The same goes for Bosnia and Kosovo, both wars were TOTALLY OPPOSED BY THE REPUBLICAN PARTY.
The Republican Party controlled Congress at that time. If it did not support sending the troops to Bosnia, they would not have been sent. Republicans like Bob Dole and Former Secretary of State George Shultz lobbied and pushed the effort to send the troops.

Republican Counter-terrorism czar Richard Clarke already wrote a damning book
You need to stop reading such self-serving fiction.

Bush administratin's reluctance to even go into Afghanistan.
Bush ordered what needed to be done, and the U.S. military did and is doing a good job overall of carrying it out. No war is easy and problem-free especially when it's fought on unfamiliar, foreign soil. But, overall, both America and Afghanistan are better off today because of our actions.

obsessed with setting up an allied government in the Middle East
America badly needs a strong base of operations in the Middle East. Our economy depends too much on foreign oil not to secure that. Despite having a good business relationship with them, the Saudi Arabians have proven that they are far from being a friend to the U.S. Saudi Arabia is a breeding ground for religious fundamentalism and terrorism, and it has the vast financial resources to support it. America needs an ally in Iraq to buffer against the growing threats in Iran and Saudi Arabia. Saddam was a threat and needed to be removed. If the U.S. did not fight him today, it would eventually be forced to do so, and he would only have gotten stronger with time. It was better to fight Saddam now when he was weaker.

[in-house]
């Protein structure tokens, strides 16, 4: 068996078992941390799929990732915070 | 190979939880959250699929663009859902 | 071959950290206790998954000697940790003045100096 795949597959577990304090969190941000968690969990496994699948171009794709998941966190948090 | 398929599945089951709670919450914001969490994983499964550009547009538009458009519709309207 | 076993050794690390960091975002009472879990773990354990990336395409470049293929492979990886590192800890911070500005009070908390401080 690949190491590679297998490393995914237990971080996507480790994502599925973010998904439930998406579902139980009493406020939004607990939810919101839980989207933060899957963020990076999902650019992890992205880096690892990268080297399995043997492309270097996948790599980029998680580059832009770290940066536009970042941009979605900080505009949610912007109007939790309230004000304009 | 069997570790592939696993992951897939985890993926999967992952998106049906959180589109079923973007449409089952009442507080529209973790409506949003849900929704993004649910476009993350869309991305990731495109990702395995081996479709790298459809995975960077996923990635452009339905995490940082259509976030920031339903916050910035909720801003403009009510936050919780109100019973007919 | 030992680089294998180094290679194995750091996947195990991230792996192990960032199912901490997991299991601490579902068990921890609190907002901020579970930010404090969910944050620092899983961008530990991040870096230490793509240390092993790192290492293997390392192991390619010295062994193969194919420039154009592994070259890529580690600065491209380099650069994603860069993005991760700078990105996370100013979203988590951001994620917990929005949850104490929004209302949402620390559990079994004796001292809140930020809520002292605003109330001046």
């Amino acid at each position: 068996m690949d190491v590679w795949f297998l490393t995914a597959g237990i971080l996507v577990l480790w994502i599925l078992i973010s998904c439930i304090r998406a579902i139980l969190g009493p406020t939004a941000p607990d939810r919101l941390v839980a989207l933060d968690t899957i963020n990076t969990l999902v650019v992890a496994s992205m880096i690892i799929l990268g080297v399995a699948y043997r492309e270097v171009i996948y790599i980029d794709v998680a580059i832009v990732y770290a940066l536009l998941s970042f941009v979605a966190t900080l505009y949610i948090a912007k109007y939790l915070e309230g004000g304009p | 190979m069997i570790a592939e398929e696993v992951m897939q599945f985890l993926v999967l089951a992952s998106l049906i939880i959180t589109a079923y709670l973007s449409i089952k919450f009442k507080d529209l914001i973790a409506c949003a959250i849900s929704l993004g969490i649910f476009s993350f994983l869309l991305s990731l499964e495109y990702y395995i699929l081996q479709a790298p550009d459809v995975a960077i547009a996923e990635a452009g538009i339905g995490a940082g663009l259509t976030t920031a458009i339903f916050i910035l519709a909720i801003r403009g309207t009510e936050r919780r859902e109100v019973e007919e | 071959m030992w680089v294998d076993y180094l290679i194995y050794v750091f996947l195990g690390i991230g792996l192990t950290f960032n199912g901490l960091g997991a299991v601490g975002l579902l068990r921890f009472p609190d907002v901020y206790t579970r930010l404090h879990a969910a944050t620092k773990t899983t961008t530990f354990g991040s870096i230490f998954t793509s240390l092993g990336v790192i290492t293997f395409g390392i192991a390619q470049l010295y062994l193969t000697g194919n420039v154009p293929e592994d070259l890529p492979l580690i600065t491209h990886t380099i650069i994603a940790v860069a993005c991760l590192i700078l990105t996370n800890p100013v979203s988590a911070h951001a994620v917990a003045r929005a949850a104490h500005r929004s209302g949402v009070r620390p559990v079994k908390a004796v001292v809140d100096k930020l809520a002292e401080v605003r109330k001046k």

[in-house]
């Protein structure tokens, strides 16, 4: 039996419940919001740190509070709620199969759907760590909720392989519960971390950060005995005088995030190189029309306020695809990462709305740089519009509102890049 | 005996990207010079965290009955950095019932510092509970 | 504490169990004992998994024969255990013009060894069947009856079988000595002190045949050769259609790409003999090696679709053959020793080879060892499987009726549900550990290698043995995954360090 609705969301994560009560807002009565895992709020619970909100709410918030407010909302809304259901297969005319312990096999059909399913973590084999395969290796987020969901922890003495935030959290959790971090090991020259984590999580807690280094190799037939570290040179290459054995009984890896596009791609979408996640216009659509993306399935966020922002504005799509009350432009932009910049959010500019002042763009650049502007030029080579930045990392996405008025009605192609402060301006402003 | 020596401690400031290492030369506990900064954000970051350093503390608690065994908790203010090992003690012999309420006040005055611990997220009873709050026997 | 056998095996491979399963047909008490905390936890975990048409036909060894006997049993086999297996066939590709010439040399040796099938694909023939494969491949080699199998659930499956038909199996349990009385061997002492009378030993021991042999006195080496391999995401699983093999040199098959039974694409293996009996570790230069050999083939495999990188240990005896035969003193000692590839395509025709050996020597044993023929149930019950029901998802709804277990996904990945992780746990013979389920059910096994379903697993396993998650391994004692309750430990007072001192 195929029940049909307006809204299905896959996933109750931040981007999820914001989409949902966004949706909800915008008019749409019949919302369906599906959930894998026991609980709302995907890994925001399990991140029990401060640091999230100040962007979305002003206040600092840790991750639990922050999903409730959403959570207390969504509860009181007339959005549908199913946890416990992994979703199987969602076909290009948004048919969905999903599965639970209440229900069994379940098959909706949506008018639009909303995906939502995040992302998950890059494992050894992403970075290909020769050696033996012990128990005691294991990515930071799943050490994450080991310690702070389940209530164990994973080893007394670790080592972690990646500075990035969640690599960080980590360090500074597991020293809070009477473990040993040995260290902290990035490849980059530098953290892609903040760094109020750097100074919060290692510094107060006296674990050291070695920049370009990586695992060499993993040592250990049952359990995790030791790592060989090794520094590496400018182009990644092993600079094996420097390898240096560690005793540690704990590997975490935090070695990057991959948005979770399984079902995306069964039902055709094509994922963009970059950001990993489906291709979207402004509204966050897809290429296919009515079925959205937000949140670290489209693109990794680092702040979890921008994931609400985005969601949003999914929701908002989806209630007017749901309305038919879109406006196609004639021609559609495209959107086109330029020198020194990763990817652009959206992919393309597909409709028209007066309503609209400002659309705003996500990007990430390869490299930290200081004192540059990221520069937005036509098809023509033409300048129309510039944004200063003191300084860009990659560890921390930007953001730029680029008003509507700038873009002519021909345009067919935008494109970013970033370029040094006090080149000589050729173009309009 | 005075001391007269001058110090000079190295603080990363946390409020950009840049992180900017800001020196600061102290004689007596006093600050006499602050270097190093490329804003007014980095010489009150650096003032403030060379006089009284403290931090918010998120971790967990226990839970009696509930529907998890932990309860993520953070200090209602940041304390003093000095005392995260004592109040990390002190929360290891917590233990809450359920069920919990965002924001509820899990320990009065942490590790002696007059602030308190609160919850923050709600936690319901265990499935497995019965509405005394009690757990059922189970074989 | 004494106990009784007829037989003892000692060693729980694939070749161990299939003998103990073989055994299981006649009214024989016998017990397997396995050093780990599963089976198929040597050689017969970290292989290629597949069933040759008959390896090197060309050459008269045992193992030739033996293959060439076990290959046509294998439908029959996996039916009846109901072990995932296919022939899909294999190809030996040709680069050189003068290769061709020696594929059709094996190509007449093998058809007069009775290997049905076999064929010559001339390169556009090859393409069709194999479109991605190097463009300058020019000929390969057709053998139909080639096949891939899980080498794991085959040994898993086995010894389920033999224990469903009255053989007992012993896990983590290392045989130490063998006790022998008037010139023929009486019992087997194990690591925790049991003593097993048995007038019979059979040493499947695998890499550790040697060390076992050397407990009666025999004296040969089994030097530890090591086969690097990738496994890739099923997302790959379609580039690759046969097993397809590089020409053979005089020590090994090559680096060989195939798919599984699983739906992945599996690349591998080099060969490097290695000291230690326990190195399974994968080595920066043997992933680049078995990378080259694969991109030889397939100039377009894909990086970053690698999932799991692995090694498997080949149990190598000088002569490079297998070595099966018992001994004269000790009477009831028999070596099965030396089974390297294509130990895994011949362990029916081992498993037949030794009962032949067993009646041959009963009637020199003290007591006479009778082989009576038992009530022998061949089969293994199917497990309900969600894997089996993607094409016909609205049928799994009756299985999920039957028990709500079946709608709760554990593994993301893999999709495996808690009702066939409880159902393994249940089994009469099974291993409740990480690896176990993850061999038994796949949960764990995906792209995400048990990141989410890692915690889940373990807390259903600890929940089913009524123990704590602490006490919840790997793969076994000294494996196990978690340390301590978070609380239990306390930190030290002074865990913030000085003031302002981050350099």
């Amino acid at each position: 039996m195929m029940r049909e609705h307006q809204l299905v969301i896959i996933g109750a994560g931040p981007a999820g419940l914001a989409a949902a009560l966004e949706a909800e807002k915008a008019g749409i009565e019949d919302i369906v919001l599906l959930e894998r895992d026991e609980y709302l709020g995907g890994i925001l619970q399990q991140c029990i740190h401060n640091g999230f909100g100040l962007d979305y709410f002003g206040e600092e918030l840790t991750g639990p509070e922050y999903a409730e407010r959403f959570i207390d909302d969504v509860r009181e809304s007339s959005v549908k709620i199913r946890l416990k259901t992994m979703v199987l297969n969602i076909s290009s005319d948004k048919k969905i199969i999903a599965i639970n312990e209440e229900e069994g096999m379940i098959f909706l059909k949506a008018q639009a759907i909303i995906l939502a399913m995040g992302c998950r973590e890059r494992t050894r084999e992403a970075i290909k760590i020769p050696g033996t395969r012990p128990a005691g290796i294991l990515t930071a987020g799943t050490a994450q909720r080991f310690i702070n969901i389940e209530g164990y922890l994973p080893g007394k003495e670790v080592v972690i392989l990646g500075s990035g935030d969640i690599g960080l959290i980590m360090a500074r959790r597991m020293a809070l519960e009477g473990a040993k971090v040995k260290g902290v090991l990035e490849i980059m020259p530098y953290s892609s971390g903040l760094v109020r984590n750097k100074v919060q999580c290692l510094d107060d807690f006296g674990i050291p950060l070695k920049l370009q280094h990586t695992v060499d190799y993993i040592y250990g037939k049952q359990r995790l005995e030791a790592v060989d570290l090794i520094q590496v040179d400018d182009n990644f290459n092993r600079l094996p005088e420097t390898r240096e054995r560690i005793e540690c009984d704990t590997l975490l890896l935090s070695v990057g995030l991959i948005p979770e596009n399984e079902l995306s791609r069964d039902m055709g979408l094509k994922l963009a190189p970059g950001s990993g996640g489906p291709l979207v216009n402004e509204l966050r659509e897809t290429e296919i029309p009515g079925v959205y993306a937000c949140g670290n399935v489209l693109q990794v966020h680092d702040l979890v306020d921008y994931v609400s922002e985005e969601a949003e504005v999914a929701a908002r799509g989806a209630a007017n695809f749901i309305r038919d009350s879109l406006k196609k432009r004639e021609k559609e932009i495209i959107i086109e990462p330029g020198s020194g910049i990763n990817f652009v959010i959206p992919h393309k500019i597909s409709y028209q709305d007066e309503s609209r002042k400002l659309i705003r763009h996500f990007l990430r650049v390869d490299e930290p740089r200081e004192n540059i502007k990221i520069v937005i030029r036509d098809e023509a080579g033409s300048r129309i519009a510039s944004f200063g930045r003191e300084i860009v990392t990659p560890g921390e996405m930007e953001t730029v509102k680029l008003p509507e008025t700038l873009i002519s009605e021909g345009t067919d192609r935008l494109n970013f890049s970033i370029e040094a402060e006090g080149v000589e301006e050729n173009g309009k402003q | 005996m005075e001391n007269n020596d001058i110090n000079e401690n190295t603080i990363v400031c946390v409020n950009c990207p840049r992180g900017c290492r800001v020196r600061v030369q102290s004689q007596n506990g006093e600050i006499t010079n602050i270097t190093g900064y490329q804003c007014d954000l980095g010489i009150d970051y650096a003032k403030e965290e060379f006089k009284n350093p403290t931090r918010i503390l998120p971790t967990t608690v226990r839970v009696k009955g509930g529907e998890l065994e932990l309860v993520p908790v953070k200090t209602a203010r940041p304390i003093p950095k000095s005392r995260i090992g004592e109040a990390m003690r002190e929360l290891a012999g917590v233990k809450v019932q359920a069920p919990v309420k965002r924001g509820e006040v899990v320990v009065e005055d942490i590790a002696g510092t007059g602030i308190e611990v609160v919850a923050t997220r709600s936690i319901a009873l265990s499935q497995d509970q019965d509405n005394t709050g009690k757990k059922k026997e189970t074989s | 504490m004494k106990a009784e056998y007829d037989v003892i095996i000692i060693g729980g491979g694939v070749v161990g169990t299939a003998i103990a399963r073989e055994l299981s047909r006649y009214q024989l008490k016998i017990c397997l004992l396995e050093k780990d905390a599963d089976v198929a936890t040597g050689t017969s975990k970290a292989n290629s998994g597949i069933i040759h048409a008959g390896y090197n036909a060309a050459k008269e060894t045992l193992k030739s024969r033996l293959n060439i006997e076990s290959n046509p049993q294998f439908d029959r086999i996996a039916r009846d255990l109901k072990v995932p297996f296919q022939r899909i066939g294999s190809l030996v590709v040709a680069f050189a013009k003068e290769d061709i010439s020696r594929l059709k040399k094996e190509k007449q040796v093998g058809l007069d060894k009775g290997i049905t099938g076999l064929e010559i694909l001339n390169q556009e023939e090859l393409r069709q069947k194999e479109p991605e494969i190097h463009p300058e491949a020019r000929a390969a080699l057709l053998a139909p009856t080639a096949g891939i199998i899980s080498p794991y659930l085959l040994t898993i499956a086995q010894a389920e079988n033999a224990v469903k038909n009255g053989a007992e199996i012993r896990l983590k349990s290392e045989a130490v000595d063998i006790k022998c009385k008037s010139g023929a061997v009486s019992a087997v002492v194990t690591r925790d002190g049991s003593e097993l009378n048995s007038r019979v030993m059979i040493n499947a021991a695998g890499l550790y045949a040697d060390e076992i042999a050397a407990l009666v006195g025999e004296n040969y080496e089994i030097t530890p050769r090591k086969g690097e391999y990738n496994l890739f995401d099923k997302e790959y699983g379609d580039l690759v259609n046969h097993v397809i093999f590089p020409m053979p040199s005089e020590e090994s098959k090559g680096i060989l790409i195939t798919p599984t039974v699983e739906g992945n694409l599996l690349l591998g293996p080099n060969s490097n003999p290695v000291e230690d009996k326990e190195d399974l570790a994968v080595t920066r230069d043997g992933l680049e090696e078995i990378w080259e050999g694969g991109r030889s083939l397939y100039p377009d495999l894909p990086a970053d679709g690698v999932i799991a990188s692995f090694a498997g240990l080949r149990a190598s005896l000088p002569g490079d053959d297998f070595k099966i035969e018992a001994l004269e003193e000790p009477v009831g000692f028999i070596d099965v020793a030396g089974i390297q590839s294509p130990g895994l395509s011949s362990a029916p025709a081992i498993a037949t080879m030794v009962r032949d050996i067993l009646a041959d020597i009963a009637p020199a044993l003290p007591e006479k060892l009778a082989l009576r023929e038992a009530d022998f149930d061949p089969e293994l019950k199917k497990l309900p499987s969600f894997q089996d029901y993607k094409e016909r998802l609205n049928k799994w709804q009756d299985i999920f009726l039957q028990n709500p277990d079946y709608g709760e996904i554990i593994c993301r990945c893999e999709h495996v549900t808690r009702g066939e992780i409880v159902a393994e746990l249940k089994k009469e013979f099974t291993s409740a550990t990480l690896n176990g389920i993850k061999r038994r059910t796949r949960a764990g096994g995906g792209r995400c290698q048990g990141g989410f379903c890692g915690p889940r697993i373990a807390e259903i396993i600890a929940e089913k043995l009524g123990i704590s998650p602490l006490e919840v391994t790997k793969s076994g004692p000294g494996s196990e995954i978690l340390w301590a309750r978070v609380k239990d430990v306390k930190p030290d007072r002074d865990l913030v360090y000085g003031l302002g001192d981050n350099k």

This comment was edited on Nov 4, 21:35.
 
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41. No subject Nov 4, 2004, 20:29 space captain
 
i bet you like to go to church every sunday, dontcha Riley....


"its all an act, the whole fuckin thing is an act - the only thing thats not an act, the only thing that makes reality is death... then they hang it on a cross and kneel down and pray to it..." - Paul Mavrides

______________________________________________
"They come as men, as graven images, as the White Stone, as a whirlwind and as a cloud;
it is a fire unfolding itself, the color amber; they are now in the Heavens looking over thee."
 
______________________________________________
"When the bomb drops it'll be a bank holiday
Everybody happy in their tents and caravans
Everybody happy in their ignorance and apathy
No one realizes until the television breaks down..."

- SUBHUMANS
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40. Re: game needs a collateral damage meter Nov 4, 2004, 20:27 PHJF
 
Hey Riley, you want to liberate some oppressed? Go to Saudi Arabia and look for some women.

Oh wait... we lick Saudi Arabia's ass.
/GG oil

------
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39. game needs a collateral damage meter Nov 4, 2004, 19:44 Charlie_Six
 
This game needs a collateral damage meter, counter, or something. Don't get me wrong, US infantry are great and rarely kill any civilians during their fighting. But Iraqi civilian deaths, at the hands of American airpower, which is what you control in this game, is being estimated at 100,000. So, the American military is killing on ACCIDENT, 10-30 times more civilians than Al Qaeda's terrorists killed on PURPOSE. And since the US is purposefully relying on airpower over infantry specifically to avoid high US soldier deathcounts which cause serious political blowbacks, and thus preferring to kill Iraqi civilians through collateral damage, which causes no serious political blowbacks... we should just admit this is how our wars work. So we need that little "civilian death OOPS MY BAD, BUT THANKS FOR BUFFERING MY COMMANDER IN CHIEF'S OPINION POLLS" indicator in this game.

 
Adventures of a video game mercenary
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38. Re: To Halsy,and the left Nov 4, 2004, 19:33 Riley Pizt
 
Let me guess, this was programmed by a bunch of republican chimps? Does human life have no value?
I think you need to go ask the terrorists BEHEADING aid workers and other civilians in Iraq and elsewhere.


 
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37. Re: No subject Nov 4, 2004, 19:30 Charlie_Six